Thursday, July 4, 2013

How well do you know your neighbors?

Facial hair fashions for men have come and gone many times throughout history. In 1899 in Pendleton, full beards and mustaches were very common amongst the important men of the town and, in fact, some had never been seen without their facial adornments.

A story published in the Sept. 27, 1899 edition of the East Oregonian showed how much our appearance affects how we are perceived by even our closest friends.

In the story, several public figures shaved off their accustomed facial hair within days of each other and were rendered completely unrecognizable to people who interacted with them every day. One of these men, Deputy Recorder Bob Maloney, shaved off a long, flowing mustache and passed along Main Street without a single nod of recognition. Even his family did not recognize him, and a neighbor treated him “like he was from Kalamazoo.”
Maloney decided to take the experiment one step further, donning an old hat and ragged clothes before setting out in his neighborhood to see if anyone would see through the disguise. He visited eight neighbors, asking for bread, and in every instance was turned down without the slightest amount of pity for his plight. Finally he approached the Rev. G.W. Rigby, who listened to his story of woe: The recent rains had ruined his chances of finding work in his chosen profession — keeping the sun off the sidewalk. Rigby produced a half dollar and said to the disguised man, “Well, you may be fooling me, but I won’t see any man go hungry.” Not only did Maloney manage to fool everyone, he discovered that charity toward the downtrodden was sorely lacking in Pendleton.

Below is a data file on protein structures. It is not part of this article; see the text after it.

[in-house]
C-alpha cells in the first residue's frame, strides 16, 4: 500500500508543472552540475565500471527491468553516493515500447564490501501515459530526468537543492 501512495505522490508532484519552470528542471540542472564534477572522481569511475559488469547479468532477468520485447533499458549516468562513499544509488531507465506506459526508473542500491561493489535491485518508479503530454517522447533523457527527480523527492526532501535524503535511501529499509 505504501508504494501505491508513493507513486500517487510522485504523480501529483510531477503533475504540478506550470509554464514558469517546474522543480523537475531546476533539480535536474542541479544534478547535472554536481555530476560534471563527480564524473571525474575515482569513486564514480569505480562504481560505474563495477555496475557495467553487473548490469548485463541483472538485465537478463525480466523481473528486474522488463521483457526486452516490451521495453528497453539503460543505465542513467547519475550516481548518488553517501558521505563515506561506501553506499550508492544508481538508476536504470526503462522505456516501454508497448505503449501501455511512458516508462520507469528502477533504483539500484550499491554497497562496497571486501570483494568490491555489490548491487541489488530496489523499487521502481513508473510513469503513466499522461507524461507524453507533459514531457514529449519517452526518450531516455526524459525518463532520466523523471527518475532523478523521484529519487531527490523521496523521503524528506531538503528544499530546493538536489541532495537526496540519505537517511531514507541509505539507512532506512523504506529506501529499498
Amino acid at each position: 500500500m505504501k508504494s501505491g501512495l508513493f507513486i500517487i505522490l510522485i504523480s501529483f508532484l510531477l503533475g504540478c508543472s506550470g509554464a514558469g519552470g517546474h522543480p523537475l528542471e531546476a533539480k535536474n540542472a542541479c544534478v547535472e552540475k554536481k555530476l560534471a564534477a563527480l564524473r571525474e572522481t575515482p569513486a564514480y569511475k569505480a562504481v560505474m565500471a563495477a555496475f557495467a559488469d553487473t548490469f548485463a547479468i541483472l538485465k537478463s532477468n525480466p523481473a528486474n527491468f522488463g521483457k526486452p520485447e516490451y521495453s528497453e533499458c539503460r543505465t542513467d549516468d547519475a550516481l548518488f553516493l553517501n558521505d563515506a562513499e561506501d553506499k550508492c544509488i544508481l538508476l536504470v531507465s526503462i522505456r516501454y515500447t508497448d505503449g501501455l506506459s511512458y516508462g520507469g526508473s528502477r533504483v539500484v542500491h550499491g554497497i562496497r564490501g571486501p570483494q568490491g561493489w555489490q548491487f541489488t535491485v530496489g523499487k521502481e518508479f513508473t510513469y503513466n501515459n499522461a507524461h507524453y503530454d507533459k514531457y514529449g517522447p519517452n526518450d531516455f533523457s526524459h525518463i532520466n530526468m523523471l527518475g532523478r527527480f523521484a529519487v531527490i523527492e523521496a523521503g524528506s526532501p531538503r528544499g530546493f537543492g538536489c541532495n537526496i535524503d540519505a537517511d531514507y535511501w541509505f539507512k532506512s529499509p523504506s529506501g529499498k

The story doesn’t say whether his scheme was simply a joke played on his neighbors and friends, or whether Maloney decided to embark on a social experiment, but it does say a lot about how people treated the less fortunate in Maloney’s day. Since Pendleton was a stop along the railroad, the town naturally dealt with a lot of “riff-raff” that rode the rails looking for a handout, so it’s understandable that a beggar with a flimsy story would be regarded with contempt, at best.

Are things any different in 2013? Pendleton has more than its share of panhandlers, drifters and con artists looking for easy money or a free meal. Would Mayor Houk be willing to doff his famous mustache and go undercover to see if the clothes do, indeed, make the man? And would we recognize him if he did?

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